CREDIT Turning Technologies mobile learningTina: Actually, Turning Technologies was first to market with a solution that leveraged mobile devices for the purpose of polling. We have found that many educational institutions do not have the infrastructure to support this approach and have valued our ability to offer both traditional clickers and mobile polling solutions all in one environment. Turning Technologies believes that every response counts and in order to ensure that every response is captured, we must match the solution to the environment. Districts still pay for clickers because they are tools for digital data collection that simply work every time without concerns over power management or network bandwidth. Clickers also create a focused environment and prevent student distractions. I have been asked before if this is an outdated technology, and my response generally includes comparisons. For example, we know that 90 percent of testing is still conducted using paper bubble sheets. If we compare a clicker to a paper bubble sheet, it is cutting edge. If you compare it to an iPad, it might be considered outmoded. This brings us back to one of my original statements – technology is a means, not a goal. Districts have to educate, assess and develop college and career-ready students, requiring time, resources and technologies to find solutions in order to meet needs.

Victor: Any advice to education leaders out there these days? 

Tina: The best advice I can offer to education leaders is to embrace change and practice lifelong learning. One common success factor I have seen both as an educator and now on the corporate side of education is that those who invest in the success of others will find very rewarding careers. Measure your leadership on the basis of making education a better place and strive to make meaningful change. Keep in mind that technology should be purpose-driven and true leaders know they only lead effectively with a strong team who will follow.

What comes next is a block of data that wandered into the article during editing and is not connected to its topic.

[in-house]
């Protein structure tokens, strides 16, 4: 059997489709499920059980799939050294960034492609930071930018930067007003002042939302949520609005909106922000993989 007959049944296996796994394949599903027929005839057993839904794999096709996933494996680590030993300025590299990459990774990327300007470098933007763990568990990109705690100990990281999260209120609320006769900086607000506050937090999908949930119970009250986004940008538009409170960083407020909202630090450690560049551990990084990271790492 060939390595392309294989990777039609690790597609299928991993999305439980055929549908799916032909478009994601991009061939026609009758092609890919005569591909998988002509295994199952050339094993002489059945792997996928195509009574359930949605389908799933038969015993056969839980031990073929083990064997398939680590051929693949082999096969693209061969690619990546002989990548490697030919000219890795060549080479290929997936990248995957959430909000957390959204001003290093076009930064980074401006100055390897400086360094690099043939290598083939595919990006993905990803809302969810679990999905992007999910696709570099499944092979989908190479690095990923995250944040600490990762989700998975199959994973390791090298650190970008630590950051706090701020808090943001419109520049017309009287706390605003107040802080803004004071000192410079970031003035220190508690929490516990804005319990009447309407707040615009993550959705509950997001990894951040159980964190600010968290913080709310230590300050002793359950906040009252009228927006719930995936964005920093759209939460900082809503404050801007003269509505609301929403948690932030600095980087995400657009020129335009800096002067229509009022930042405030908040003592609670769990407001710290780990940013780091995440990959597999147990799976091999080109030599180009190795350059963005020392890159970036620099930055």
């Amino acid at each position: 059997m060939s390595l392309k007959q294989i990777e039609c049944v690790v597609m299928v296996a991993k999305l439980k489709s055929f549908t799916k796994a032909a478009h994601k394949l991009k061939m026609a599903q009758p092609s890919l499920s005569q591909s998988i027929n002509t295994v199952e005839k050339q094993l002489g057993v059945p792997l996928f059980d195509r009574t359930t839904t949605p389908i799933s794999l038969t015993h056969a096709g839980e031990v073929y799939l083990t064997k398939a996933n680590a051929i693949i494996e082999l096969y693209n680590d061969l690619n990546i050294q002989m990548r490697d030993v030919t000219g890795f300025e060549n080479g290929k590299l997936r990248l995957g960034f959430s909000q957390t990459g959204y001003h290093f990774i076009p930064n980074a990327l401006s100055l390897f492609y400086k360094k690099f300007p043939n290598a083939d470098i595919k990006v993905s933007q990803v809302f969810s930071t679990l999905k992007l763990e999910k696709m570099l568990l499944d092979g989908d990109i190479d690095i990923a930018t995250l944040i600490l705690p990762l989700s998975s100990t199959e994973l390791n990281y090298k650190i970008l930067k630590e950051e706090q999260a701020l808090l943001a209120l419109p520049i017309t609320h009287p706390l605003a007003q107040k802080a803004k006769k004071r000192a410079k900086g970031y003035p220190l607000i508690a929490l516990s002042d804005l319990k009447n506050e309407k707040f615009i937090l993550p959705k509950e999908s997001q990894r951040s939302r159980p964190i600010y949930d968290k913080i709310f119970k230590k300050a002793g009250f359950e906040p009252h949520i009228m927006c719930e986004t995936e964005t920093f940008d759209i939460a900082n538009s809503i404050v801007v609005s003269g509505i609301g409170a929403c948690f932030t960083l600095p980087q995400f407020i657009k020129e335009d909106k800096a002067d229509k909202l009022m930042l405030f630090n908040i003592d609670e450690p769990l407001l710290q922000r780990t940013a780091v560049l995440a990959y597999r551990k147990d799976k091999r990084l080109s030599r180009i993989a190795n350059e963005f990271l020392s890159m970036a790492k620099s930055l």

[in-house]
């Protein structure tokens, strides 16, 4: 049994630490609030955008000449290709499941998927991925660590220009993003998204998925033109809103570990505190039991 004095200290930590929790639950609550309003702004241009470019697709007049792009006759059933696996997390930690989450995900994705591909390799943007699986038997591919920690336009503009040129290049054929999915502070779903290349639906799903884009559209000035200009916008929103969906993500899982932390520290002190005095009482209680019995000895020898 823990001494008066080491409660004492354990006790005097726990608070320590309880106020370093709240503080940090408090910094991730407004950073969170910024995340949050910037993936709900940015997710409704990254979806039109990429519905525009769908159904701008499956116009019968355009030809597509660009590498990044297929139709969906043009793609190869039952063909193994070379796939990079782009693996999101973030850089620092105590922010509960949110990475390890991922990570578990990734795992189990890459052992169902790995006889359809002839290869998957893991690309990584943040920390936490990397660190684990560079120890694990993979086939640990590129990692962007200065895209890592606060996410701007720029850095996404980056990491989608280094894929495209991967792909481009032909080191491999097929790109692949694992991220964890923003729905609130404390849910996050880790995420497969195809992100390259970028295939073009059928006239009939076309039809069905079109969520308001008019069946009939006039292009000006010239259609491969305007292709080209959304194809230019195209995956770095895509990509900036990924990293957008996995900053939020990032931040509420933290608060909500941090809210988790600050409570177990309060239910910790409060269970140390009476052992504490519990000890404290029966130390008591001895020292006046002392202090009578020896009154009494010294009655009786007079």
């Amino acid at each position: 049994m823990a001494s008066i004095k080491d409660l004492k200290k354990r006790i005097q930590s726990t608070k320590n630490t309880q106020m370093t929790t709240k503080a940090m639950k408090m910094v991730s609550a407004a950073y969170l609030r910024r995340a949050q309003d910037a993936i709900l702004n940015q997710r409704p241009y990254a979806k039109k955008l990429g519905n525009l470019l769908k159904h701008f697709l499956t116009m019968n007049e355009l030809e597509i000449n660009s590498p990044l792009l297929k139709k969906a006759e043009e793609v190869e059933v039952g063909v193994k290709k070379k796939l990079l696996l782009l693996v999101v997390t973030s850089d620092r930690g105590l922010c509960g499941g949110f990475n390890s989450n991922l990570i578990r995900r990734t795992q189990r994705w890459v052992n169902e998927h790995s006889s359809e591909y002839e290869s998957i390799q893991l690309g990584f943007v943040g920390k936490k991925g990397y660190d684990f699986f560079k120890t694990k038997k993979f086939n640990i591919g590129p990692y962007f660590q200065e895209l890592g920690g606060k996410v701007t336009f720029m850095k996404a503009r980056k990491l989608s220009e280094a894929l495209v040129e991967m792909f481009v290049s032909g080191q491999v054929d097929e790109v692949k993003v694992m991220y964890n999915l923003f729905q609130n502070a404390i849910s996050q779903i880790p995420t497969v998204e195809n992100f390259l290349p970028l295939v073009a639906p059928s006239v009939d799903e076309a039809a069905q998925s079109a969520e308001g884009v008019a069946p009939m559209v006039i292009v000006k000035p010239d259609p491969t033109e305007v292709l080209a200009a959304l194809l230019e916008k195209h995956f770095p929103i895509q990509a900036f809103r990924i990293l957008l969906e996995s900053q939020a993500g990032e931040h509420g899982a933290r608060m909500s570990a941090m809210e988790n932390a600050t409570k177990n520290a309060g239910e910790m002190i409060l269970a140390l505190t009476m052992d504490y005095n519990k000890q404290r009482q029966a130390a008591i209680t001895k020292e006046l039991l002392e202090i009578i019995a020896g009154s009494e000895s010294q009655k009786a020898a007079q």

Victor: Your thoughts on education in general these days?

Tina: I believe education is undergoing major changes that will reinvent how we think of education. Sometimes major change is difficult to see until decades later when the change has fully played out. Education has held on to many of our longtime practices that have lost some relevance. I believe technology is playing a role in breaking down a few of our dated practices. It is exciting to see so many educators willing to not only embrace change, but to act as change agents. There are many days I miss the classroom, but I have replaced my dedication to my students with a dedication to the teachers who need solutions for a rapidly changing world. The next decade will require more collaboration between educators, vendors, researchers, students and parents than has ever before to see the changes I believe needed to prepare our next generation of learners. This is no easy task, but I believe years in the future these times will be seen as monumental in the advancement of our educational system.

Victor Rivero is the Editor in Chief of EdTech Digest. Write to: victor@edtechdigest.com